A voice boomed inside Halimeda. A summons she could not ignore. The Queen of the Ocean knew, too, what it was sirens were always up to. Her sisters forgot their grief and drew into formation to act as her guide. They swam far from their glaciers, and through warm waters, until they came upon the garden the Queen favored. There, still wrapped round the anchor was her majesty’s length and her eyes still blinding. From the anchor now swayed a fresh batch of their kills. Every day more were brought for their Queen was the oldest and greatest of all. She did not hunt with the sirens, but commanded their wills.

            “Halimeda, child,” the Queen of Oceans sang in a boom, “you failed in your hunting, anger has gone out of your song. It caused your kin’s death and the ship sailed away. Why, Halimeda, why is your wrath fading?”

            Halimeda never dropped her head, her shame had gone with the dead. She stared straight at the queen, but made no reply, for she didn’t know why. What had gone wrong with her singing, her voice, and her song?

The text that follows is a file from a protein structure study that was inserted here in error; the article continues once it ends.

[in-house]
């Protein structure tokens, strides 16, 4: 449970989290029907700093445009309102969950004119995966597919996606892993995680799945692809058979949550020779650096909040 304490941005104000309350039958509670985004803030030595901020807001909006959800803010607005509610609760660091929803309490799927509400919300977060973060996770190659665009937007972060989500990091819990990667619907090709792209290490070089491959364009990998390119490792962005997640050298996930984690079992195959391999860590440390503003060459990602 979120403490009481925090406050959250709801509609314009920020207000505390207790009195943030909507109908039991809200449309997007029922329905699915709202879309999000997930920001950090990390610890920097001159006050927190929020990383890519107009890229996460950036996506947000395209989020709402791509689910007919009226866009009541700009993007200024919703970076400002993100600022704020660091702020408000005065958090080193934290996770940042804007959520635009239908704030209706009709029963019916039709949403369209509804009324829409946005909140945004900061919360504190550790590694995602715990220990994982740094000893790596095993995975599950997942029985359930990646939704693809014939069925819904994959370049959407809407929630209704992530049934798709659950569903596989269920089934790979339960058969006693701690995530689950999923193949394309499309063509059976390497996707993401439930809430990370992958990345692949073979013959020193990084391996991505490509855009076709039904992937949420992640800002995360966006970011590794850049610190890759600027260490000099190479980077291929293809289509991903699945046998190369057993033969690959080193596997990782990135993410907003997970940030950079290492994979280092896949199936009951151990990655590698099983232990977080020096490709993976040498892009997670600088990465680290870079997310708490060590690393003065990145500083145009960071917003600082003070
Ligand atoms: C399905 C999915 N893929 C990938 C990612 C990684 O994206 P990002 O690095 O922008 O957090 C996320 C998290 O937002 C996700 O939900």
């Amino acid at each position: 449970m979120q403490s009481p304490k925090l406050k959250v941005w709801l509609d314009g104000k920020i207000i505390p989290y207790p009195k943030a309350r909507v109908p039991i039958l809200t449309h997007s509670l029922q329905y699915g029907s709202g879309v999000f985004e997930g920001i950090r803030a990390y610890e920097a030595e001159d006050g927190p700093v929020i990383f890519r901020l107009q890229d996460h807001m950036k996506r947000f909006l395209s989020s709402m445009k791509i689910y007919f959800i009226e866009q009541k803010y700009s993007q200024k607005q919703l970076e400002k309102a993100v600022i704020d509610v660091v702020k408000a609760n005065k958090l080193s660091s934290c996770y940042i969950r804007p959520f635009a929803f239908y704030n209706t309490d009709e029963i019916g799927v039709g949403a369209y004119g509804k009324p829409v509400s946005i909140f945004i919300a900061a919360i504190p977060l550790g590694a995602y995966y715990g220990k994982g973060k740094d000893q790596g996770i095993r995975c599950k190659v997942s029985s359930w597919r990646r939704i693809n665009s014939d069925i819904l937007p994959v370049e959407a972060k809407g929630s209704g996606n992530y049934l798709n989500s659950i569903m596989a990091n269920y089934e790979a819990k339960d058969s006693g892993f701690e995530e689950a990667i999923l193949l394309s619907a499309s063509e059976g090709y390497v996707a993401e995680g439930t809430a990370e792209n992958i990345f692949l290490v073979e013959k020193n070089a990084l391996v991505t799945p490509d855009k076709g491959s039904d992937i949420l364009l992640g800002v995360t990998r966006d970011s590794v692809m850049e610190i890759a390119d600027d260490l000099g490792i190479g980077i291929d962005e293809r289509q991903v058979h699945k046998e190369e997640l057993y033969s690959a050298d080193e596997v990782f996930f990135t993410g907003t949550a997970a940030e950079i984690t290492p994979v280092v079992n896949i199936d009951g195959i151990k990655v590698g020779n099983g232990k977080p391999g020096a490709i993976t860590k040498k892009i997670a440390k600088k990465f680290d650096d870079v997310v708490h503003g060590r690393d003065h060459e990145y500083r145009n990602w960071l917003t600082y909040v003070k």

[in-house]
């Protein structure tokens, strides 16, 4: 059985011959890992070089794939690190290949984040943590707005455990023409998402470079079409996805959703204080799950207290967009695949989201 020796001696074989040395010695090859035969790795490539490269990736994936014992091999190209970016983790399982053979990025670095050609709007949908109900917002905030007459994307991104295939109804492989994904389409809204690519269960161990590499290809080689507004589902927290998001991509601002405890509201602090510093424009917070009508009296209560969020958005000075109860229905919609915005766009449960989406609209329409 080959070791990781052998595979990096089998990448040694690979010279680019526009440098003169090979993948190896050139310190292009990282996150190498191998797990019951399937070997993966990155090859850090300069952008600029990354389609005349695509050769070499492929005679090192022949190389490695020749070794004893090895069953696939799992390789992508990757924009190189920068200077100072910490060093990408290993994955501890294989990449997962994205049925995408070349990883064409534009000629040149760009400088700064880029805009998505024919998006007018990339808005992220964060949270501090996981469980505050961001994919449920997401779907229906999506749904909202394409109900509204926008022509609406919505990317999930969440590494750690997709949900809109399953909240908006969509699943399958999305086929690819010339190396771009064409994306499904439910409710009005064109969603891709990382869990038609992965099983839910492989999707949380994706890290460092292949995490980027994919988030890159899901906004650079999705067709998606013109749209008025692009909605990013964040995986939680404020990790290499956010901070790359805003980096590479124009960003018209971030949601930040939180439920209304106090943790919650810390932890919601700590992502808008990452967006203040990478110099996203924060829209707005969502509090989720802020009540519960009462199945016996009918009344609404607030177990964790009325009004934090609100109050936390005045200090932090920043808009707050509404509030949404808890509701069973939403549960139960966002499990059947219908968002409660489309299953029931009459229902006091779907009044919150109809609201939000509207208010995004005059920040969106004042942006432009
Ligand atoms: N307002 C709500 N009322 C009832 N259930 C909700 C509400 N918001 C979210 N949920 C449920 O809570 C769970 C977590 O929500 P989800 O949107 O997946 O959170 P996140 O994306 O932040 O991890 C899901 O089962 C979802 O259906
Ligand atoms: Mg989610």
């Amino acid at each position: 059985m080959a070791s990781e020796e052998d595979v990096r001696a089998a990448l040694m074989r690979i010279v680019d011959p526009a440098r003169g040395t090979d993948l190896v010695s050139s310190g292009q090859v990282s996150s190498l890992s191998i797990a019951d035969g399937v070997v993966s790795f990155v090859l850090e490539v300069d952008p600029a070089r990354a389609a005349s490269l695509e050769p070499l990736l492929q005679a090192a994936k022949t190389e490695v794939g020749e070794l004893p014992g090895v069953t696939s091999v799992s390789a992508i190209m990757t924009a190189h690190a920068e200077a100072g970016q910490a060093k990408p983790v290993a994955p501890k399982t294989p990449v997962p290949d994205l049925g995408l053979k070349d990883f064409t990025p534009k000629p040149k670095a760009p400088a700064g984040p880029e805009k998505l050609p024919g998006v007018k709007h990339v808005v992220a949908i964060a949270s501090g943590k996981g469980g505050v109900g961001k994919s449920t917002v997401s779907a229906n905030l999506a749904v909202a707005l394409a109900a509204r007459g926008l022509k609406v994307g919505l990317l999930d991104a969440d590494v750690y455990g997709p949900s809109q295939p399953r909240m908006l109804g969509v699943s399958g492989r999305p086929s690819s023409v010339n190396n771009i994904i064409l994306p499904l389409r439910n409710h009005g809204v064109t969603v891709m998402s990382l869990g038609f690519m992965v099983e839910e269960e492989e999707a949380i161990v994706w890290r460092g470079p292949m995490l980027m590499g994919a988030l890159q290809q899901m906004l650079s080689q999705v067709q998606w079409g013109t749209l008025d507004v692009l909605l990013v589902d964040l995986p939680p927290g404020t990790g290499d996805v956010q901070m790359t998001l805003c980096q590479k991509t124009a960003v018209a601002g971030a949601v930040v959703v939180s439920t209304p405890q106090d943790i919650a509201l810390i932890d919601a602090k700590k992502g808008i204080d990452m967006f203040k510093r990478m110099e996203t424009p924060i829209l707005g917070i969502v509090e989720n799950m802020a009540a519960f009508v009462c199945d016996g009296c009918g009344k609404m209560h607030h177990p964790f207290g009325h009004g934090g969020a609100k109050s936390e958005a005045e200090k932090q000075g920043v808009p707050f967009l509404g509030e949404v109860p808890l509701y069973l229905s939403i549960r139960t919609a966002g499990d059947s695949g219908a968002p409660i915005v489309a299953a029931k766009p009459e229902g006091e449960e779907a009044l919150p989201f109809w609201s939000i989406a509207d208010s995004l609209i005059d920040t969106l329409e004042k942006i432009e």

“Ah,” a finger the length of Halimeda stretched out and pointed, “there is the source of this dreadful calamity.”

            The locket, shimmering gold, floated round Halimeda’s throat. That such a trinket could cause her song to go off was beyond Halimeda’s fathoming.

            “It is not the gold,” the Queen of the Ocean seemed to read her mind, “but the giver of treasure who pulled out your hate. That human you saved, that small human girl, she is the one who has ruined your song.”

            Vandkys? But how? Vandkys was in another place, far away, safe on land. Halimeda would never meet those lips again. Then she faltered. The answer was there. Hate was being replaced with something terrible and new.